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Workers solidarity against NAFTA

Carolyn Egan

November 28, 2017

The NAFTA negotiations have been going on for months but without a strong movement on the ground in Canada. Decades ago when it was first on the table the labour movement and community organizations were in the streets raising the issues of the working class and the poor. In those days opposition to NAFTA dominated political discussions, even the Liberal Party initially opposed the free trade deal. Chretien campaigned against it during the federal election, but had his mind changed, and once in government pushed it through Parliament in support of the corporate sector. Make no mistake, the Liberals have always been a party of business, and it is they who are negotiating on our behalf.

Today there’s little discussion taking place among ordinary people across Canada. It seems to be reserved for “Power and Politics” and other media that share the ups and downs of the talks with little input from those who would be most affected. It has not been a question that has engaged people around kitchen tables or work place lunch rooms. When the negotiations were taking place in Ottawa the trade unions should have mobilized members through a process of political education and national protests. In Mexico that is exactly what happened and civil society joined with labour in demanding the country pull out of the talks.

There’s no “team Canada”

There is a myth that Mexican workers have taken the jobs of US and Canadian workers and have greatly benefited from the deal. It’s not the case and this was made very clear in the streets of Mexico City. Workers in all three countries have to work together in solidarity. They have no common interest with their employers who are only concerned with maximizing profits at the expense of the working class everywhere. There should be no “Team Canada” approach to this deal. We’re not all in it together. Chapter 11 of the existing deal allows corporations to contravene labour and environmental protection. Foreign investors have the right to sue governments if they feel legislation would interfere with their business goals. Canada has been subjected to many suits and it looks to be only getting worse.

Trade has increased among all three countries but the profits have gone to the corporate elite. Workers have not benefited anywhere, as the Mexican unions have made very clear. Environmental and labour protections are presently very weak and the needs of business are primary. NAFTA has never been a deal that has been in the interest of workers or the climate and it’s not getting any better. The Good Jobs for All Coalition in Toronto has organized a teach-in and public forum hoping to kick start a broader discussion of NAFTA and its implications for working people. There will be another set of talks coming up in Montreal in the new year and hopefully there can be mobilizations putting the needs of the people of all three countries first.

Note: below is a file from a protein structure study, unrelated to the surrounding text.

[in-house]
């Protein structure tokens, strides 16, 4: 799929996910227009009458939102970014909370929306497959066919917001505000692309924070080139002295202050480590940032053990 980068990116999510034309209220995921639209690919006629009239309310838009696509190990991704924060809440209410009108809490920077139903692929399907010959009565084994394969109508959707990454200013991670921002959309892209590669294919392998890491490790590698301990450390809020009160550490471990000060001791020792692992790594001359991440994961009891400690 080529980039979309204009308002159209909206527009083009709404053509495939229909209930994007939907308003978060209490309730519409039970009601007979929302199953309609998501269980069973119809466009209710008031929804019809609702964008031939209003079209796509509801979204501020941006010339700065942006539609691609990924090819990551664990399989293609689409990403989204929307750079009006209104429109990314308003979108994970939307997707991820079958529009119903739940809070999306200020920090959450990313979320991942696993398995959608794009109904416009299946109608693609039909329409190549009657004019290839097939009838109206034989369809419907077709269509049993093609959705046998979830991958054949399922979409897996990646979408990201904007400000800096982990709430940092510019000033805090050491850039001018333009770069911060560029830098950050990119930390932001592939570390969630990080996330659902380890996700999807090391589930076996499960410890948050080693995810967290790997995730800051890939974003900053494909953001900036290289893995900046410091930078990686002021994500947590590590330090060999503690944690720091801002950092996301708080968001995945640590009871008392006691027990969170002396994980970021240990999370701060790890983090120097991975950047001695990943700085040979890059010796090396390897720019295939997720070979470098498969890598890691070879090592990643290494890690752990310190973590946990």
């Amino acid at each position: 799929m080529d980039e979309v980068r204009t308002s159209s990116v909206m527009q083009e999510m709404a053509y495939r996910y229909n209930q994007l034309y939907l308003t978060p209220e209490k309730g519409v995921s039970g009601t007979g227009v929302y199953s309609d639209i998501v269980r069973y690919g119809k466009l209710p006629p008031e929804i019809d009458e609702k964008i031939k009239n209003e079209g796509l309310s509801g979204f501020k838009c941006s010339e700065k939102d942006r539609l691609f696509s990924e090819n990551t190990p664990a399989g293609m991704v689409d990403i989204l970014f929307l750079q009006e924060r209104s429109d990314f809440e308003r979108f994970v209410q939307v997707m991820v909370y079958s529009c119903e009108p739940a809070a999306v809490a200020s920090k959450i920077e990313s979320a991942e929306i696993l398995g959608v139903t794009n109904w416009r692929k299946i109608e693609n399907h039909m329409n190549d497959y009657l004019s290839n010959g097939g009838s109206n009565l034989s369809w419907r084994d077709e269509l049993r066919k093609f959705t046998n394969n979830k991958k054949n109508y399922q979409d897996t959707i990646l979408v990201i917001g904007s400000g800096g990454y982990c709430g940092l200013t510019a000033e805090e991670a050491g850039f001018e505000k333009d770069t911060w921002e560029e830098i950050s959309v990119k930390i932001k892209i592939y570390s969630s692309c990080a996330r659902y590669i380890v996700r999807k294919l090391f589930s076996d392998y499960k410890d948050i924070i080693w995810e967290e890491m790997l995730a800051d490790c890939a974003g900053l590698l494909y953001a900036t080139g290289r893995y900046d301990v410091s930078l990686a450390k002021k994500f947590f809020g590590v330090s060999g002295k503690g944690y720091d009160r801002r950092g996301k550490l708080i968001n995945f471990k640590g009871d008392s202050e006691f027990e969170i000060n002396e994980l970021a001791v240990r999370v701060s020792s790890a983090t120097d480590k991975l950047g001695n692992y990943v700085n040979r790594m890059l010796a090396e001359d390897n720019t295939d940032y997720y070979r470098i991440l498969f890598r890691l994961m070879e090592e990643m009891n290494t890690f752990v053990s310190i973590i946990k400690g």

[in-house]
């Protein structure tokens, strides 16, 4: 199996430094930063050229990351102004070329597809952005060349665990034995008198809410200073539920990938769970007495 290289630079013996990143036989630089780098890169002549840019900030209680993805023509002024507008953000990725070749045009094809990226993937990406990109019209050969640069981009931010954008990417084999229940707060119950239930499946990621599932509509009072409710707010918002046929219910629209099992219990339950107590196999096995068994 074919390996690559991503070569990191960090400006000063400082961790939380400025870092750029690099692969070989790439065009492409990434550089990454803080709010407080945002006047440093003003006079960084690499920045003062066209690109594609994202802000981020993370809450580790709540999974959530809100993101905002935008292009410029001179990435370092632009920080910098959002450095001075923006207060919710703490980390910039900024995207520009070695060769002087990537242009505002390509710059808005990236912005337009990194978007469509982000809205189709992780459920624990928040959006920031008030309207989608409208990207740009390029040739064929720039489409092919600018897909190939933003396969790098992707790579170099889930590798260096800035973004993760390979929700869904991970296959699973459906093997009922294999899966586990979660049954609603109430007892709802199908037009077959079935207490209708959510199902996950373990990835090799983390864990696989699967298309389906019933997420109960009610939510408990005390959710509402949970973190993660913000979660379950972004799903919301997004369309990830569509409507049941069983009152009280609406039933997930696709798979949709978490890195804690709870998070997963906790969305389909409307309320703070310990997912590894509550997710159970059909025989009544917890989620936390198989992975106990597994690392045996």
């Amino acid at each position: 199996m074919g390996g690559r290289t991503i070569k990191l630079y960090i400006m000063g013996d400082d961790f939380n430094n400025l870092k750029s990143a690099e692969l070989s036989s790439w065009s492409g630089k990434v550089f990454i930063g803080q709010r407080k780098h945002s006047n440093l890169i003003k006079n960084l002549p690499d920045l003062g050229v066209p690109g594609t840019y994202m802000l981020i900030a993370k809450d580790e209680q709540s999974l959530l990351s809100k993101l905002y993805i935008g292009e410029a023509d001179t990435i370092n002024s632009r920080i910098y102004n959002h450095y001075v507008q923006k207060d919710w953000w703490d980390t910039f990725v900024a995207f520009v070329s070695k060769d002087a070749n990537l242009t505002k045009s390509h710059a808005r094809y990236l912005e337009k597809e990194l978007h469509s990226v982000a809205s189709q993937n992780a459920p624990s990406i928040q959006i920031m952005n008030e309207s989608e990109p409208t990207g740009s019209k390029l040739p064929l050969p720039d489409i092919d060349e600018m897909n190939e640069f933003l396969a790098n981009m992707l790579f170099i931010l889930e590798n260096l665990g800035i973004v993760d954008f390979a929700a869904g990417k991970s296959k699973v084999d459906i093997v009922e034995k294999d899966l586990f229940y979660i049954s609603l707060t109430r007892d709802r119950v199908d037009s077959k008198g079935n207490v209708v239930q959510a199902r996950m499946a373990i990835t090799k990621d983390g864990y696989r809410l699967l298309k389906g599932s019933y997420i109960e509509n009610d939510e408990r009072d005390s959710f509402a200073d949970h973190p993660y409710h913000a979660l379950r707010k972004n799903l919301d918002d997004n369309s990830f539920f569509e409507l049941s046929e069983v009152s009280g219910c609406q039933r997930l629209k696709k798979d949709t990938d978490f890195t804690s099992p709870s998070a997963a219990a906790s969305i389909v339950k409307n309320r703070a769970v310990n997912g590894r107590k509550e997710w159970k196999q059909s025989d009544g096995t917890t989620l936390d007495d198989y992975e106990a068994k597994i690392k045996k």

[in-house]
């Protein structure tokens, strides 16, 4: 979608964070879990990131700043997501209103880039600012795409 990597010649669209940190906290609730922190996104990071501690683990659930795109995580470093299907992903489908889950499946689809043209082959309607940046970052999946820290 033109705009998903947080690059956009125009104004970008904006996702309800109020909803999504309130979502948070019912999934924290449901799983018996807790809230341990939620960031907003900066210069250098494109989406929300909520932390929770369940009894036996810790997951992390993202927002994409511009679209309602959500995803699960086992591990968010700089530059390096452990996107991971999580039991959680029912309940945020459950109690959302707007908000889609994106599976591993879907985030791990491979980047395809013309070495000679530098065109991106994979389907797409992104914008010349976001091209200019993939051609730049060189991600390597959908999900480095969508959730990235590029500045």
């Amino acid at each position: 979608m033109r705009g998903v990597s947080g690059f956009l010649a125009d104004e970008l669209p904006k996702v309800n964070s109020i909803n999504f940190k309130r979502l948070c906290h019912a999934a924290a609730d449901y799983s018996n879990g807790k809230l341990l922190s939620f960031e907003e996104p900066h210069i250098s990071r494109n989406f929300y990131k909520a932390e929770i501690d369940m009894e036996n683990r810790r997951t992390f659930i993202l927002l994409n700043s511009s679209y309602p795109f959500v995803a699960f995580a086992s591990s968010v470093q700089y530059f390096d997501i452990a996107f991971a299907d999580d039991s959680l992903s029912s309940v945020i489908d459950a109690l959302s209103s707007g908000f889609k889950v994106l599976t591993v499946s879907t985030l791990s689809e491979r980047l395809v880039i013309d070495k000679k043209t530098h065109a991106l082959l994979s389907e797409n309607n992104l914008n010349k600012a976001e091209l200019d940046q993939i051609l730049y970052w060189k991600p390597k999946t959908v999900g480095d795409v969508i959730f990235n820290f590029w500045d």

Solidarity in struggle

We have recently seen victories and strikes that hopefully may signal an upswing in struggle. The significant win of the Fight for $15 in Ontario along with other improvements to employment standards and labour law was the result of broad and consistent organizing across the province. It was a huge victory that shows that significant change can take place through collective struggle. The recent community college faculty strike involving over 12,000 workers in 24 colleges across Ontario showed the awakening of a significant section of the labour movement with an overwhelming rejection of the employer’s final offer. Over the weeks of the strike strong workplace resistance was forged which resulted in an active and engaged membership. Student support was also very important. Even though the Liberal government, in a terrible betrayal, legislated the workers back, they went in with their heads held high because of the strong fight they put up.

This momentum can give confidence to other areas of struggle. The much smaller Ippolito strike at the Ontario Food Terminal, where immigrant workers along with community supporters shut down the entire terminal, shows how gains can be made through solidarity. The working class and its most vulnerable elements, women, racialized communities and Indigenous peoples, have so much to lose and our voices must be heard in the ongoing NAFTA debate. International solidarity is the only way that the working class will win against the capitalists who have only their own interests at heart.  

Join the Good Jobs for All Coalition teach-in and public forum “What’s up with NAFTA: the impacts on jobs and equity”, Monday December 4 at Steelworkers Hall (25 Cecil St), Toronto: teach-in 5-6:30pm, public forum 7pm

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